The Peak Power Demands of Well-recorded Music
This attention-getting demonstration made many participants think twice about how much amplifier power is needed for the reproduction of well-recorded music that has good dynamic range. Participants were able to see in real time the very high peak-to-average power ratio (crest factor) of music while they were listening to it. The high crest factor of well-recorded music can place very high peak-power demands on a power amplifier even at modest listening levels when loudspeakers of average efficiency are employed. This workshop demonstrated why high-power amplifiers sometimes sound better. Amplifiers may clip more often than we think. Some participants brought their own music. Examples of MP3, iTunes and off-air f.m. broadcast material were also available for comparison.
The presentation relied on a Peak/Average power display built specifically for the workshop. The display includes two large LED displays that read power in integer Watts into 8 ohms. The box displays true-rms-derived average power on a long-term basis on the left meter. This is meant to be a rough approximation of the perceived loudness; it is the average number of watts that it took to make that average level of loudness. The function of the "Peak" display on the right side of the box is to show the momentary average-calibrated power that occurs on musical peaks. It is the power that a conventionally-rated power amplifier would have to have in order to reproduce that musical peak. Note that if one applies a continuous sinewave input to the box, both meters will read identically. The box will accurately detect and display a musical peak that lasts as little as about 20 microseconds and will hold it for one second before the reading begins to decay. More detail about how the box works is provided at the end of this section.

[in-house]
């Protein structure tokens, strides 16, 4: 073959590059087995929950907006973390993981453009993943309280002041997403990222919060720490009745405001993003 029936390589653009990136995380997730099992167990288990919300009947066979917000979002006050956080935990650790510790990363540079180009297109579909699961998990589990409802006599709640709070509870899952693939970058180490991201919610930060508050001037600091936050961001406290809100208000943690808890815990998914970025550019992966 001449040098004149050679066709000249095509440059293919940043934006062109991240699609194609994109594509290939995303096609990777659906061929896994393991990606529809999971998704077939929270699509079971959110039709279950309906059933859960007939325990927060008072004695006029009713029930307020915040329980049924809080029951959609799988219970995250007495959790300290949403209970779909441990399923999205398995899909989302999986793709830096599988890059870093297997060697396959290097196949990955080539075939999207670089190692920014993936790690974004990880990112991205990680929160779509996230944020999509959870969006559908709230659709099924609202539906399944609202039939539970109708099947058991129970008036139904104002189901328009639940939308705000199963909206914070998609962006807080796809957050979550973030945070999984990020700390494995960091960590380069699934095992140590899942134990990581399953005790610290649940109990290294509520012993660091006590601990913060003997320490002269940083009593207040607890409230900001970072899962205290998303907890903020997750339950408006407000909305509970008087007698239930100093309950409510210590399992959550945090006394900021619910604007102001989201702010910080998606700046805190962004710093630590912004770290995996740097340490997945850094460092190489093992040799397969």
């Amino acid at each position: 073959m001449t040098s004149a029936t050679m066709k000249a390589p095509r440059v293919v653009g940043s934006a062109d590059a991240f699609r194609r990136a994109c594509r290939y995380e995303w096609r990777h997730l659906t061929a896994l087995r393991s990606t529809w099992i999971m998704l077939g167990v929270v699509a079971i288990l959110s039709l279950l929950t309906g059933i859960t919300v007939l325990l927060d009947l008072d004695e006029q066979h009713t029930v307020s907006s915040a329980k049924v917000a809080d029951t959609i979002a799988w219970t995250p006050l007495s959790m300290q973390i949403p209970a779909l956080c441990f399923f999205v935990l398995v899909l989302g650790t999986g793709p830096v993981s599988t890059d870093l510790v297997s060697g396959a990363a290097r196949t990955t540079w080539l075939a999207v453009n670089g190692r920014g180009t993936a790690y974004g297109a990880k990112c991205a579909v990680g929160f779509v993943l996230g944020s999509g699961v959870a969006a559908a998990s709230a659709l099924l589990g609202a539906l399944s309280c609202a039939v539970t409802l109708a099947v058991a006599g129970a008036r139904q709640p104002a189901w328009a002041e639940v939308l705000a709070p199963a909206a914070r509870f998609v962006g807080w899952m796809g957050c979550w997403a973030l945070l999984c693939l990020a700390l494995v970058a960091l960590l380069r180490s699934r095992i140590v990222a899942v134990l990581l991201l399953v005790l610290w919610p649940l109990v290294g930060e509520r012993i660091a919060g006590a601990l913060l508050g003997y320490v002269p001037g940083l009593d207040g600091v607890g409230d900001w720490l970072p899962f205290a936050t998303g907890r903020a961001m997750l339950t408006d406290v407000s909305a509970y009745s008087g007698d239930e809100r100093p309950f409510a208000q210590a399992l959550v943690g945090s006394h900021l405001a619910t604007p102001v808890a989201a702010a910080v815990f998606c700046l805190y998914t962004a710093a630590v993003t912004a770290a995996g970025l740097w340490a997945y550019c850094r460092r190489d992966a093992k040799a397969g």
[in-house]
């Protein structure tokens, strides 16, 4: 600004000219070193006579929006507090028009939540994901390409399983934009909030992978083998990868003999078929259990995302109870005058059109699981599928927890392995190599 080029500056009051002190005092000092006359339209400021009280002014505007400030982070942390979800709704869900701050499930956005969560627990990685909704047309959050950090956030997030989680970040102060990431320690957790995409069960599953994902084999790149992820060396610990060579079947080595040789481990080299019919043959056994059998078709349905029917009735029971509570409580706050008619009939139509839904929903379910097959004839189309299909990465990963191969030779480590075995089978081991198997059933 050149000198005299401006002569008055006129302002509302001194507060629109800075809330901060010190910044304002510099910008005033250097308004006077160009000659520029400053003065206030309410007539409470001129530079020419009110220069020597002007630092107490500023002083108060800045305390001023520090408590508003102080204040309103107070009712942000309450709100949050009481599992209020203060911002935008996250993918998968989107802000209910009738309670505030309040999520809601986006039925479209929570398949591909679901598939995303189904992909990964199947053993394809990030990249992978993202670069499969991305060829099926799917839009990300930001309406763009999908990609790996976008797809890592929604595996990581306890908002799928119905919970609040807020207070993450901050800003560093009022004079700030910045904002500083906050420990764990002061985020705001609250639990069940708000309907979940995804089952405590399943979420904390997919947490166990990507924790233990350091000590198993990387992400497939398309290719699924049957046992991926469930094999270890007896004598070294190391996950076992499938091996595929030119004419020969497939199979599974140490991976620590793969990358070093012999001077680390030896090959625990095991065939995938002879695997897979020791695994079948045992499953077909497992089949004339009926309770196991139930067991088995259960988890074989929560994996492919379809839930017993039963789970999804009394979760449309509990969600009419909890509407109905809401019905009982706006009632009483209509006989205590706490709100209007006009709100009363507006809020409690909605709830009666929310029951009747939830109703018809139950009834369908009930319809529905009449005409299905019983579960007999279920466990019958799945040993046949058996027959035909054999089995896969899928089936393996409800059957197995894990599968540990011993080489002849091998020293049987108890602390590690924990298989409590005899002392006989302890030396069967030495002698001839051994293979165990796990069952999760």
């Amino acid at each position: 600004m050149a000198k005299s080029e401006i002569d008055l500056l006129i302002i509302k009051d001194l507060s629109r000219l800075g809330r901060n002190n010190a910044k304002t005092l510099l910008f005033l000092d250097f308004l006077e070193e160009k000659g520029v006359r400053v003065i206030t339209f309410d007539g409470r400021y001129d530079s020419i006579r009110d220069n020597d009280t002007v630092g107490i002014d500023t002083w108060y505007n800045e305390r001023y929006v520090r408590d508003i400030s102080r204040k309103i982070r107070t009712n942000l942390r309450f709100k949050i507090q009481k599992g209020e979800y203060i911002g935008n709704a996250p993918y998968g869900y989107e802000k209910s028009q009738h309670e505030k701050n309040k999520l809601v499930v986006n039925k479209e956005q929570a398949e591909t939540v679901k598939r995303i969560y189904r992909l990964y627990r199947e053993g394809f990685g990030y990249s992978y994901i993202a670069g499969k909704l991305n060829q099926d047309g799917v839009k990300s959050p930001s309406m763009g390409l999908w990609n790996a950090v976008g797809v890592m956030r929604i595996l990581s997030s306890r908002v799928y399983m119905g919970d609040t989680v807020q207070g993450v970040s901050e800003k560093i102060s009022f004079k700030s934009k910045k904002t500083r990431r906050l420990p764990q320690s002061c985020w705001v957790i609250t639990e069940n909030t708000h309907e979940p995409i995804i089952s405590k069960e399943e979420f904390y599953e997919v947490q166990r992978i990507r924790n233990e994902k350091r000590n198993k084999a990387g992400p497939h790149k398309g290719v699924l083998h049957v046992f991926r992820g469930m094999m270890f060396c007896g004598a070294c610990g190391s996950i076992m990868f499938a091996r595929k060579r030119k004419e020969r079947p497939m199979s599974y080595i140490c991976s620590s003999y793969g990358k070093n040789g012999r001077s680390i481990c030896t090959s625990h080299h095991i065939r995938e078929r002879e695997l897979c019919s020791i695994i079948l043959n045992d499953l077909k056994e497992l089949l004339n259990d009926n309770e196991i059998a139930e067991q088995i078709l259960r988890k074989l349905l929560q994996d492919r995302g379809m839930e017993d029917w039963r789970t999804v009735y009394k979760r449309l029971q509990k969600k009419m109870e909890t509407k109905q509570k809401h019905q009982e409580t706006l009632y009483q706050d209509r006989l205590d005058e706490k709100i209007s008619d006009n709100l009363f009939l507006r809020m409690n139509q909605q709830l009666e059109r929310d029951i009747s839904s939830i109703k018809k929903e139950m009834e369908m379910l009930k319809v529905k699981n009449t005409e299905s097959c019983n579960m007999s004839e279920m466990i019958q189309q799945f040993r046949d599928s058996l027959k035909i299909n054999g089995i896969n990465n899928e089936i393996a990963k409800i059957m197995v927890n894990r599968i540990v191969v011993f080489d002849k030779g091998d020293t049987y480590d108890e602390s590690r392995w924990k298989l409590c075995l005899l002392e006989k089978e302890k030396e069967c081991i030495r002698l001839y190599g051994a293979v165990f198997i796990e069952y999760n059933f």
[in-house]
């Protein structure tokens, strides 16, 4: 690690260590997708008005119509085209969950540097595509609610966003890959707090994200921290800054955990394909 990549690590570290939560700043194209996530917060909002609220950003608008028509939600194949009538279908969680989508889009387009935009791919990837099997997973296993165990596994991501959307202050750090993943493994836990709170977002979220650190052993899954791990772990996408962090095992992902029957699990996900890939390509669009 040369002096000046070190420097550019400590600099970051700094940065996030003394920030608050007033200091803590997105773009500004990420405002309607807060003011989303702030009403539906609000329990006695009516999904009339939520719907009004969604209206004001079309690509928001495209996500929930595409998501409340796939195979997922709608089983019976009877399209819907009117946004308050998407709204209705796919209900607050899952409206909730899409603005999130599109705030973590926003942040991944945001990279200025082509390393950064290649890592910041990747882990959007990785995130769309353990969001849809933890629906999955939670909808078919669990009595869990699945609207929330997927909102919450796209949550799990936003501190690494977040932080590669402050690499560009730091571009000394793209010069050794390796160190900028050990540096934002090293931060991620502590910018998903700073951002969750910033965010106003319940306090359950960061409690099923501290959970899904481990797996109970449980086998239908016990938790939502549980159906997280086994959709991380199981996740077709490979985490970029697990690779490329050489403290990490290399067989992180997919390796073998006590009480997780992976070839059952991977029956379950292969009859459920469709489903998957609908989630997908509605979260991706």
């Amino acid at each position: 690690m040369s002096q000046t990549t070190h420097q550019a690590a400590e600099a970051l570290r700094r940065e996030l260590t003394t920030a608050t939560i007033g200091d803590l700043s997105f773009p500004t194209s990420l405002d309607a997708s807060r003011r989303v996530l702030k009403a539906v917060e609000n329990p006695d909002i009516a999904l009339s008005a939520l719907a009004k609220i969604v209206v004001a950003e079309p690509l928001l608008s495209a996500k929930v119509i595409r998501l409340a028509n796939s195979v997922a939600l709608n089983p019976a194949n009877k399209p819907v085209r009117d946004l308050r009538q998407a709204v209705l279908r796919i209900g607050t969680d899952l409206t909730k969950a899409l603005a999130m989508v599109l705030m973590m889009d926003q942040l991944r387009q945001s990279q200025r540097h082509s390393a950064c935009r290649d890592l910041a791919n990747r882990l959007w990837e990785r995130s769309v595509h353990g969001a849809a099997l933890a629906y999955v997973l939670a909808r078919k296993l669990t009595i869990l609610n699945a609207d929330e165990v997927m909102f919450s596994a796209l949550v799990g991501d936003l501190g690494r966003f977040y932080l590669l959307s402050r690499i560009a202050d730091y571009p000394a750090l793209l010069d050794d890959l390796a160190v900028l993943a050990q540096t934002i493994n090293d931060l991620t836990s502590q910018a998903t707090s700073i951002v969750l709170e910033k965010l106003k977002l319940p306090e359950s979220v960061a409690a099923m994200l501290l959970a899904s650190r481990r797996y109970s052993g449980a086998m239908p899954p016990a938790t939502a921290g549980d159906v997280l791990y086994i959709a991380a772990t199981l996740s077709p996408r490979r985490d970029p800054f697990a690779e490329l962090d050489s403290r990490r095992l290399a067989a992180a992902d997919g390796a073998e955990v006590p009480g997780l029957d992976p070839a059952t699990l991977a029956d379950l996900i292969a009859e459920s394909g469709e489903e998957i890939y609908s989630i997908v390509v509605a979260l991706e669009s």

A variety of music was used for this demonstration, but the musical cut with the highest crest factor we have found so far is Rickie Lee Jones' "Ghetto of my Mind" on her Flying Cowboys CD. Play this cut at even remotely realistic levels and monitor it with the Peak/Average power display and you will re-think how much power your amplifier needs to have. Of course, most music (unfortunately) is not this "bad" because of compression added in the recoding process for the boom-box/car-CD primary target market.
This demonstration was a real "Wow" for the attendees. The Rickie Lee Jones (RLJ) cut was played at realistic, but certainly not unpleasant, levels in the relatively small hotel exhibit room on speakers with an estimated sensitivity of about 89 dB. The average power typically read 1-2 Watts, while the power on peaks often topped 250 Watts (the power display monitored only one channel, so these numbers should be interpreted as Watts per channel). On this cut, most peaks occurred with an aggressive thwack to a snare drum positioned dead center.
While it is true that the RLJ track has an unusually large dynamic range, this data still suggests that many listeners may be clipping their amplifiers more often than they think. This may especially be the case for those with tube amplifiers who are not using extraordinarily efficient speakers. The amount of clipping, and the way in which amplifiers handle clipping, may account for more of the perceived differences in amplifier sound than we realize. It would be nice if all amplifiers had accurate and fast clipping indicators. It might be a real eye-opener. If your amplifier is clipping, have you left the realm of high fidelity?